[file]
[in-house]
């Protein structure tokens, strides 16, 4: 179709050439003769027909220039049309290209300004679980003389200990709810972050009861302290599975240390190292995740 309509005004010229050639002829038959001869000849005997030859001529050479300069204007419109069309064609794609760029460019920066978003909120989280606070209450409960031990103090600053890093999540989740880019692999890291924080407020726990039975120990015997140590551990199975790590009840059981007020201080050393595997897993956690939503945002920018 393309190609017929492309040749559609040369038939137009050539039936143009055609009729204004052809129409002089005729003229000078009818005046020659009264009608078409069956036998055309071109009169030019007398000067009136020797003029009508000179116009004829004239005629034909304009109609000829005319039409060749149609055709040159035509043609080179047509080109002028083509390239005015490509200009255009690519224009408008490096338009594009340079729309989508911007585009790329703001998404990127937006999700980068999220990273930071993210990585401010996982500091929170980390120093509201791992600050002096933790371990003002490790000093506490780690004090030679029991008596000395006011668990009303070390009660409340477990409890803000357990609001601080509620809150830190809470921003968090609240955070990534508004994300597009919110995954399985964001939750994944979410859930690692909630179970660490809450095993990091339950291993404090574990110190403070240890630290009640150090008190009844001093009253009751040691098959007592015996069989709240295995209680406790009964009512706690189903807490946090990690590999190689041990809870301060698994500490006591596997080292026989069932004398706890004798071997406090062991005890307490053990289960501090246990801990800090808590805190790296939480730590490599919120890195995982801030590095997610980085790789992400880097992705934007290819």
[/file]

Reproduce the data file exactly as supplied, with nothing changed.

[in-house]
């Protein structure tokens, strides 16, 4: 179709050439003769027909220039049309290209300004679980003389200990709810972050009861302290599975240390190292995740 309509005004010229050639002829038959001869000849005997030859001529050479300069204007419109069309064609794609760029460019920066978003909120989280606070209450409960031990103090600053890093999540989740880019692999890291924080407020726990039975120990015997140590551990199975790590009840059981007020201080050393595997897993956690939503945002920018 393309190609017929492309040749559609040369038939137009050539039936143009055609009729204004052809129409002089005729003229000078009818005046020659009264009608078409069956036998055309071109009169030019007398000067009136020797003029009508000179116009004829004239005629034909304009109609000829005319039409060749149609055709040159035509043609080179047509080109002028083509390239005015490509200009255009690519224009408008490096338009594009340079729309989508911007585009790329703001998404990127937006999700980068999220990273930071993210990585401010996982500091929170980390120093509201791992600050002096933790371990003002490790000093506490780690004090030679029991008596000395006011668990009303070390009660409340477990409890803000357990609001601080509620809150830190809470921003968090609240955070990534508004994300597009919110995954399985964001939750994944979410859930690692909630179970660490809450095993990091339950291993404090574990110190403070240890630290009640150090008190009844001093009253009751040691098959007592015996069989709240295995209680406790009964009512706690189903807490946090990690590999190689041990809870301060698994500490006591596997080292026989069932004398706890004798071997406090062991005890307490053990289960501090246990801990800090808590805190790296939480730590490599919120890195995982801030590095997610980085790789992400880097992705934007290819």